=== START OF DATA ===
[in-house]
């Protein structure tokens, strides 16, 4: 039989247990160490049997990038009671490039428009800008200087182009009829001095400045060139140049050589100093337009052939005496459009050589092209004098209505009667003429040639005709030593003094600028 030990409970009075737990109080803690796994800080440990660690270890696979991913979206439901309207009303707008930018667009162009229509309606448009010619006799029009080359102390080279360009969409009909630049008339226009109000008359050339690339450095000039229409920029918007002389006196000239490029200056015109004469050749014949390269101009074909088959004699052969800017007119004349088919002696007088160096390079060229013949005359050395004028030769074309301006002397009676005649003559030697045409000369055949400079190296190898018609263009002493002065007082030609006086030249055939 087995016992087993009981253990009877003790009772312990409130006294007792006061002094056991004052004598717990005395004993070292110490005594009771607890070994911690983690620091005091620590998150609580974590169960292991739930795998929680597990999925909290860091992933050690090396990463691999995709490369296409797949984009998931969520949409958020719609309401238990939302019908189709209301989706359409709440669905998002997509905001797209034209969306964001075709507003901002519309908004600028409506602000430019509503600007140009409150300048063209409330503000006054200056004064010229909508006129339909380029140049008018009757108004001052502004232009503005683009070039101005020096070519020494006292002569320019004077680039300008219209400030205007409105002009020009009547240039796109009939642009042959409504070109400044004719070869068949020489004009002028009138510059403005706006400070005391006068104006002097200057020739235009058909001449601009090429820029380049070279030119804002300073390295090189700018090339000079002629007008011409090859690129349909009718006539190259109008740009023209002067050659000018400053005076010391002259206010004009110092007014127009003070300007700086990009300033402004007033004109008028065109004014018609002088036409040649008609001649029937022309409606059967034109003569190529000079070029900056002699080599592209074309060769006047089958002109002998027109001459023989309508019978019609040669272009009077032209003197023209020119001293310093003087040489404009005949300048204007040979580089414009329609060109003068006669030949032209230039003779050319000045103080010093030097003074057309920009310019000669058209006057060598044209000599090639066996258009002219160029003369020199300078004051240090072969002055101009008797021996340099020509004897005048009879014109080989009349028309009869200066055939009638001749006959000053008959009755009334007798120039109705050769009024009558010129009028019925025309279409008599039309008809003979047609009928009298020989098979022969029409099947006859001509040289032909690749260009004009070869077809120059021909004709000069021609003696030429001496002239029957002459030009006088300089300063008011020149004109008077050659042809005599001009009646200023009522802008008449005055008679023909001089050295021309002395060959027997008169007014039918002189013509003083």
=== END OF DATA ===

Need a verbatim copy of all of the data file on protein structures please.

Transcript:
[in-house]
């Protein structure tokens, strides 16, 4: 039989247990160490049997990038009671490039428009800008200087182009009829001095400045060139140049050589100093337009052939005496459009050589092209004098209505009667003429040639005709030593003094600028 030990409970009075737990109080803690796994800080440990660690270890696979991913979206439901309207009303707008930018667009162009229509309606448009010619006799029009080359102390080279360009969409009909630049008339226009109000008359050339690339450095000039229409920029918007002389006196000239490029200056015109004469050749014949390269101009074909088959004699052969800017007119004349088919002696007088160096390079060229013949005359050395004028030769074309301006002397009676005649003559030697045409000369055949400079190296190898018609263009002493002065007082030609006086030249055939 087995016992087993009981253990009877003790009772312990409130006294007792006061002094056991004052004598717990005395004993070292110490005594009771607890070994911690983690620091005091620590998150609580974590169960292991739930795998929680597990999925909290860091992933050690090396990463691999995709490369296409797949984009998931969520949409958020719609309401238990939302019908189709209301989706359409709440669905998002997509905001797209034209969306964001075709507003901002519309908004600028409506602000430019509503600007140009409150300048063209409330503000006054200056004064010229909508006129339909380029140049008018009757108004001052502004232009503005683009070039101005020096070519020494006292002569320019004077680039300008219209400030205007409105002009020009009547240039796109009939642009042959409504070109400044004719070869068949020489004009002028009138510059403005706006400070005391006068104006002097200057020739235009058909001449601009090429820029380049070279030119804002300073390295090189700018090339000079002629007008011409090859690129349909009718006539190259109008740009023209002067050659000018400053005076010391002259206010004009110092007014127009003070300007700086990009300033402004007033004109008028065109004014018609002088036409040649008609001649029937022309409606059967034109003569190529000079070029900056002699080599592209074309060769006047089958002109002998027109001459023989309508019978019609040669272009009077032209003197023209020119001293310093003087040489404009005949300048204007040979580089414009329609060109003068006669030949032209230039003779050319000045103080010093030097003074057309920009310019000669058209006057060598044209000599090639066996258009002219160029003369020199300078004051240090072969002055101009008797021996340099020509004897005048009879014109080989009349028309009869200066055939009638001749006959000053008959009755009334007798120039109705050769009024009558010129009028019925025309279409008599039309008809003979047609009928009298020989098979022969029409099947006859001509040289032909690749260009004009070869077809120059021909004709000069021609003696030429001496002239029957002459030009006088300089300063008011020149004109008077050659042809005599001009009646200023009522802008008449005055008679023909001089050295021309002395060959027997008169007014039918002189013509003083």